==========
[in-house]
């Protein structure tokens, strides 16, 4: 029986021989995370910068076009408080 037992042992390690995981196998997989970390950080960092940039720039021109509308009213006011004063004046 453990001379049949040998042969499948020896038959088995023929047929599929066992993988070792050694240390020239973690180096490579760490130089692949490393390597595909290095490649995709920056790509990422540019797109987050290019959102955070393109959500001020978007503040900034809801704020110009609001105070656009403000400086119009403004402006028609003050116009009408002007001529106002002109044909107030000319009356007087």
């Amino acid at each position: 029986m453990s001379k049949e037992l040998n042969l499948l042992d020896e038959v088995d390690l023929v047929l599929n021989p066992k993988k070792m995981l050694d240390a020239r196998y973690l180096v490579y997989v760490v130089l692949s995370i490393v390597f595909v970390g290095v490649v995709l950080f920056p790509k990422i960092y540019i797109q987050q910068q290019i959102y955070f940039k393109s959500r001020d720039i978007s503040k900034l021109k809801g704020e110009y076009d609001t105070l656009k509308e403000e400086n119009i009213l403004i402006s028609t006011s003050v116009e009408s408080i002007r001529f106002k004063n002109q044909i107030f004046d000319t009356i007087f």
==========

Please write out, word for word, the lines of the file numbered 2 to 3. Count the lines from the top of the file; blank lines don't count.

């Protein structure tokens, strides 16, 4: 029986021989995370910068076009408080 037992042992390690995981196998997989970390950080960092940039720039021109509308009213006011004063004046 453990001379049949040998042969499948020896038959088995023929047929599929066992993988070792050694240390020239973690180096490579760490130089692949490393390597595909290095490649995709920056790509990422540019797109987050290019959102955070393109959500001020978007503040900034809801704020110009609001105070656009403000400086119009403004402006028609003050116009009408002007001529106002002109044909107030000319009356007087």
């Amino acid at each position: 029986m453990s001379k049949e037992l040998n042969l499948l042992d020896e038959v088995d390690l023929v047929l599929n021989p066992k993988k070792m995981l050694d240390a020239r196998y973690l180096v490579y997989v760490v130089l692949s995370i490393v390597f595909v970390g290095v490649v995709l950080f920056p790509k990422i960092y540019i797109q987050q910068q290019i959102y955070f940039k393109s959500r001020d720039i978007s503040k900034l021109k809801g704020e110009y076009d609001t105070l656009k509308e403000e400086n119009i009213l403004i402006s028609t006011s003050v116009e009408s408080i002007r001529f106002k004063n002109q044909i107030f004046d000319t009356i007087f």